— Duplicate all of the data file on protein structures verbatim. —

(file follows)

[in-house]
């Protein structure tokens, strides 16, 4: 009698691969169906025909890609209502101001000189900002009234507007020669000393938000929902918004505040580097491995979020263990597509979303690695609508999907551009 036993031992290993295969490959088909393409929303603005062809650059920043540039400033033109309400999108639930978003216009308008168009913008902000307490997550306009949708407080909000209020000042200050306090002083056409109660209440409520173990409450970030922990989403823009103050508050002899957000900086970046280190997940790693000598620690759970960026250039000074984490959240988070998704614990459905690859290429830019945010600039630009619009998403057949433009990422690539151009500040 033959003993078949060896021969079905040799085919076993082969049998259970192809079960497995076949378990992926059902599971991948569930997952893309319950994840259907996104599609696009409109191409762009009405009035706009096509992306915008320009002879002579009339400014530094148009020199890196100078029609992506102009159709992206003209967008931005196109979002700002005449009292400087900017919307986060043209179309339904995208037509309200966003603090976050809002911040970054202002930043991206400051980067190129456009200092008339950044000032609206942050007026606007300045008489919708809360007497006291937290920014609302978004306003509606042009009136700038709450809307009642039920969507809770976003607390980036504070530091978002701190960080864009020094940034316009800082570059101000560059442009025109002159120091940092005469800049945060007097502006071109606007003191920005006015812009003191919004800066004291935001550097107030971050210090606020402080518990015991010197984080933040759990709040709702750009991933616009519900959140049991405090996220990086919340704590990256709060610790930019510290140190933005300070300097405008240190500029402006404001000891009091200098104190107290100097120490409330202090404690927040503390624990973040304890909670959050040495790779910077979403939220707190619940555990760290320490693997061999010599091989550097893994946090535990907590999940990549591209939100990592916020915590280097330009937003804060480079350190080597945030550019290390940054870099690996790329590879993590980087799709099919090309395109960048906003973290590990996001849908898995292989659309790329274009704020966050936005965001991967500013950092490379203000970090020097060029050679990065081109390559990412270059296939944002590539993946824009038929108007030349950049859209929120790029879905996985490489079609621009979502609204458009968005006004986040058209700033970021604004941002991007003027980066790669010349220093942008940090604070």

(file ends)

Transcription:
[in-house]
């Protein structure tokens, strides 16, 4: 009698691969169906025909890609209502101001000189900002009234507007020669000393938000929902918004505040580097491995979020263990597509979303690695609508999907551009 036993031992290993295969490959088909393409929303603005062809650059920043540039400033033109309400999108639930978003216009308008168009913008902000307490997550306009949708407080909000209020000042200050306090002083056409109660209440409520173990409450970030922990989403823009103050508050002899957000900086970046280190997940790693000598620690759970960026250039000074984490959240988070998704614990459905690859290429830019945010600039630009619009998403057949433009990422690539151009500040 033959003993078949060896021969079905040799085919076993082969049998259970192809079960497995076949378990992926059902599971991948569930997952893309319950994840259907996104599609696009409109191409762009009405009035706009096509992306915008320009002879002579009339400014530094148009020199890196100078029609992506102009159709992206003209967008931005196109979002700002005449009292400087900017919307986060043209179309339904995208037509309200966003603090976050809002911040970054202002930043991206400051980067190129456009200092008339950044000032609206942050007026606007300045008489919708809360007497006291937290920014609302978004306003509606042009009136700038709450809307009642039920969507809770976003607390980036504070530091978002701190960080864009020094940034316009800082570059101000560059442009025109002159120091940092005469800049945060007097502006071109606007003191920005006015812009003191919004800066004291935001550097107030971050210090606020402080518990015991010197984080933040759990709040709702750009991933616009519900959140049991405090996220990086919340704590990256709060610790930019510290140190933005300070300097405008240190500029402006404001000891009091200098104190107290100097120490409330202090404690927040503390624990973040304890909670959050040495790779910077979403939220707190619940555990760290320490693997061999010599091989550097893994946090535990907590999940990549591209939100990592916020915590280097330009937003804060480079350190080597945030550019290390940054870099690996790329590879993590980087799709099919090309395109960048906003973290590990996001849908898995292989659309790329274009704020966050936005965001991967500013950092490379203000970090020097060029050679990065081109390559990412270059296939944002590539993946824009038929108007030349950049859209929120790029879905996985490489079609621009979502609204458009968005006004986040058209700033970021604004941002991007003027980066790669010349220093942008940090604070």